As regards the general aspects on the endocrine disruptors, the joint 2012 
UNEP/WHO/IPCS report lists the following main conclusions and advances in knowledge 
since 2002:  
•  “Some endocrine disruptors can act directly on hormone receptors as hormone 
mimics or blockers. Others can act directly on any number of proteins that control 
the delivery of a hormone to its normal target cell or tissue. Further, the affinity of an 
endocrine disruptor to a hormone receptor is not equivalent to its potency, and the 
chemical potency on a hormone system is dependent upon many factors. Also, 
endocrine disruption represents a special form of toxicity.” 
•  “Environmental chemicals can exert endocrine disrupting activity on more than just 
oestrogen, androgen and thyroid hormone action. Some are known to interact with 
multiple hormone receptors simultaneously. Sensitivity to endocrine disruption is 
highest during tissue development; developmental effects will occur at lower doses 
than are required for effects in adults.”  
•  “Endocrine disruptors can work together to produce additive effects, even when 
combined at low doses that individually do not produce observable effects. Endocrine 
disruptors may produce non-linear dose–response curves both in vitro and in vivo, by 
a variety of mechanisms.” 
The Commission’s work on EDs so far 
The problem of endocrine disruptors has been addressed by the Commission in the 
Community Strategy on Endocrine disruptors since 1999. The Strategy set out 11 actions and 
became a document which governs/describes the activities of the Commission in the area of 
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endocrine disruptors. Over the 14 years the Strategy has been in place, the Commission has 
published four reports on its implementation4. The main achievements of the Strategy over 
those 14 years include: 
•  Specific provisions on endocrine disruptors were included in key pieces of 
environmental and chemicals legislation such as the Water Framework Directive, 
REACH, the Plant Protection Products Regulation and the Biocidal Products 
Regulation, and are also included in the Commission’s proposal for regulation on 
medical devices; 
•  Twelve test methods for detection of endocrine disrupting properties were adopted 
under the auspices of OECD; 
•  More than 50 research projects related to the field of endocrine disruptors were 
supported from the Research Framework Programmes.  
Specific legislative provisions for endocrine disruptors 
Specific provisions on endocrine disruptors are currently included in four pieces of 
legislation: the Water Framework Directive, REACH, the Plant Protection Products 
Regulation and the Biocidal Products Regulation. Some of the provisions are hazard based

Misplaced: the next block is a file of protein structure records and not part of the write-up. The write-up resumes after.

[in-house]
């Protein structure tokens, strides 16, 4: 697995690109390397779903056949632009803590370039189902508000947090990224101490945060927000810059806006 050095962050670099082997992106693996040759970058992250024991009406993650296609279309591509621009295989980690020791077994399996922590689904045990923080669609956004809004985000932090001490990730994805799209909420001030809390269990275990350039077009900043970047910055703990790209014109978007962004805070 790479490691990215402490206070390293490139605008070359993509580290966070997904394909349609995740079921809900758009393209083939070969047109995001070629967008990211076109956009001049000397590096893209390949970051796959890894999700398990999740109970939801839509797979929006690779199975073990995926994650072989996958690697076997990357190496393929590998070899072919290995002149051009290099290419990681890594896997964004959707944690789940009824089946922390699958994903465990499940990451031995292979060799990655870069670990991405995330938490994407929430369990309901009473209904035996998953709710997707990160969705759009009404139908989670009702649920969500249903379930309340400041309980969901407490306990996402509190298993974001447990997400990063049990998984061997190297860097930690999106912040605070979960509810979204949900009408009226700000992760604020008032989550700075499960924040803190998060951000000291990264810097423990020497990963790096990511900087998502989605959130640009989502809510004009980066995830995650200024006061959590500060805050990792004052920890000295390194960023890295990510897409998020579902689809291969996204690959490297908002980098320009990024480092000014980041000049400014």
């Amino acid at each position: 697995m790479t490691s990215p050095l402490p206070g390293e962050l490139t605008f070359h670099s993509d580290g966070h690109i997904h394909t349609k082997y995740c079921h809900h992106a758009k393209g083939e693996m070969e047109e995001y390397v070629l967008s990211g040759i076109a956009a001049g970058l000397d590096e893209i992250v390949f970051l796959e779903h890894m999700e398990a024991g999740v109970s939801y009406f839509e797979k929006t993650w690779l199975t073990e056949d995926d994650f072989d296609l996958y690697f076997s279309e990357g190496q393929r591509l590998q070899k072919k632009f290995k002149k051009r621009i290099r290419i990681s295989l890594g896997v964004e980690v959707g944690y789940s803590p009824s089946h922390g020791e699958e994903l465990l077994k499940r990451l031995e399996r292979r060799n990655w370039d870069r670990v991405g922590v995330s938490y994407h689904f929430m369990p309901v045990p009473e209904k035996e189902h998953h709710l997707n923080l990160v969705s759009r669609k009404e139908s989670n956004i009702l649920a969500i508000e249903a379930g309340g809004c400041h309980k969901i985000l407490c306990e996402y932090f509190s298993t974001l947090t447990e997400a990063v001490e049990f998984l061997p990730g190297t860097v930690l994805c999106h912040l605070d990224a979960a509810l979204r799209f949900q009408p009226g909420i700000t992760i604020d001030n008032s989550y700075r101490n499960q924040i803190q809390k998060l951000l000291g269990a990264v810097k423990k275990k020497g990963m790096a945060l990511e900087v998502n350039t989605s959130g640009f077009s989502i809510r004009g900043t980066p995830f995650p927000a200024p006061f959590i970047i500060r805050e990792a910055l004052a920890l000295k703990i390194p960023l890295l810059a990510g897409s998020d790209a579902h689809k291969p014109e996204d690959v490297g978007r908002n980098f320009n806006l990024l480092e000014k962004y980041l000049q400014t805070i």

and some of the provisions are risk-based. It is important to note that hazard based 
provisions are not new to the legal system and have been used for decades also for other 
classes of chemicals. 
Annex VIII to the Water Framework Directive adopted in 2000 provides an indicative list of 
main pollutants that should be particularly addressed by Member States in relation to the 
quality of surface and ground water and includes inter alia endocrine disruptors.  
Under REACH, substances of very high concern (SVHC) that are included in Annex XIV of 
REACH are subject to the authorisation requirement. The overall authorisation process 
involves several steps including identification of substances of very high concern, 
prioritisation of these substances for inclusion in Annex XIV, the listing of these substances 
in Annex XIV, application for authorisations, granting or refusing of authorisations and 
reviewing of granted authorisations. The process is started by a Member State or, on request 
from the Commission, by the European Chemicals Agency (ECHA), when they produce 
Annex XV dossiers for identification of substances of very high concern in accordance with 
the procedure laid down in Article 59. The substances of very high concern are specified in 
Article 57 and are as follow: (a) carcinogenic category 1A or 1B, (b) mutagenic category 1A or 
1B, (c) toxic for reproduction category 1A or 1B, (d) persistent, bioaccumulative and toxic, 
(e) very persistent and very bioaccumulative, or (f) substances - such as those having 
endocrine disrupting properties […] - for which there is scientific evidence of probable 
serious effects to human health or the environment which give rise to an equivalent level of 
concern to those specified in (a) to (e).  
If the substance is considered to be an endocrine disruptor for which it is possible to 
establish a threshold value, the use of the substance can be authorised in accordance with 
Article 60(2) of REACH, i.e. via the so called adequate control route. If no threshold value 
can be established or in case an authorisation cannot be granted because the risk is not 
adequately controlled, an authorisation may only be granted in accordance with Article 60(4) 
of REACH, i.e. via the so-called socio-economic route. 
4 COM (2001) 262, SEC (2004) 1372, SEC (2007) 1635, SEC (2011) 1001 
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In accordance with Article 138(7) of REACH, "the Commission shall, by 1 June 2013, carry 
out a review to assess whether or not, taking into account the latest developments in 
scientific knowledge, to extend the scope of Article 60 (3) to substances identified as SVHC 
under Article 57(f) due to their endocrine disrupting properties", i.e. evaluate whether all 
substances that are identified as SVHC under Article 57(f) due to their endocrine disruptors 
properties are to be subject to the authorisation procedures under Article 60(4) (i.e. via socio-
economic route) irrespective of whether or not they have a threshold. 
Under the Plant Protection Product Regulation, an active substance shall only be approved